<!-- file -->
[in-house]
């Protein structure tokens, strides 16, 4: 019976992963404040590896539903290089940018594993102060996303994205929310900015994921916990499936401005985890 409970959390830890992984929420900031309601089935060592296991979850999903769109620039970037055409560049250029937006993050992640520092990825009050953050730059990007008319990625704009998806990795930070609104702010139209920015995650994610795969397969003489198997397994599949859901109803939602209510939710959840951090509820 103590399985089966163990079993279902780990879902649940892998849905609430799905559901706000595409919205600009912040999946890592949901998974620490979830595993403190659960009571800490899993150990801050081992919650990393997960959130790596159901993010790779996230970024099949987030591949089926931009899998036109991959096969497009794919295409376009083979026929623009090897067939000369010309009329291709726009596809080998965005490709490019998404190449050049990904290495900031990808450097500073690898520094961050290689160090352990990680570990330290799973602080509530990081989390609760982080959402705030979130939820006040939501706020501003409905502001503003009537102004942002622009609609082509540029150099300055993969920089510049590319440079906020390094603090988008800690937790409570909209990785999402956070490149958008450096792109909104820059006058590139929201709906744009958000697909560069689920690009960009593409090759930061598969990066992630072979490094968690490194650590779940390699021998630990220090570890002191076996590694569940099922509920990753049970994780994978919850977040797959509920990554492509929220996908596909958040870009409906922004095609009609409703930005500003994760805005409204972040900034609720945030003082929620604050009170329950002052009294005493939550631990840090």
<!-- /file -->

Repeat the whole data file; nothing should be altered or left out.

[in-house]
């Protein structure tokens, strides 16, 4: 019976992963404040590896539903290089940018594993102060996303994205929310900015994921916990499936401005985890 409970959390830890992984929420900031309601089935060592296991979850999903769109620039970037055409560049250029937006993050992640520092990825009050953050730059990007008319990625704009998806990795930070609104702010139209920015995650994610795969397969003489198997397994599949859901109803939602209510939710959840951090509820 103590399985089966163990079993279902780990879902649940892998849905609430799905559901706000595409919205600009912040999946890592949901998974620490979830595993403190659960009571800490899993150990801050081992919650990393997960959130790596159901993010790779996230970024099949987030591949089926931009899998036109991959096969497009794919295409376009083979026929623009090897067939000369010309009329291709726009596809080998965005490709490019998404190449050049990904290495900031990808450097500073690898520094961050290689160090352990990680570990330290799973602080509530990081989390609760982080959402705030979130939820006040939501706020501003409905502001503003009537102004942002622009609609082509540029150099300055993969920089510049590319440079906020390094603090988008800690937790409570909209990785999402956070490149958008450096792109909104820059006058590139929201709906744009958000697909560069689920690009960009593409090759930061598969990066992630072979490094968690490194650590779940390699021998630990220090570890002191076996590694569940099922509920990753049970994780994978919850977040797959509920990554492509929220996908596909958040870009409906922004095609009609409703930005500003994760805005409204972040900034609720945030003082929620604050009170329950002052009294005493939550631990840090």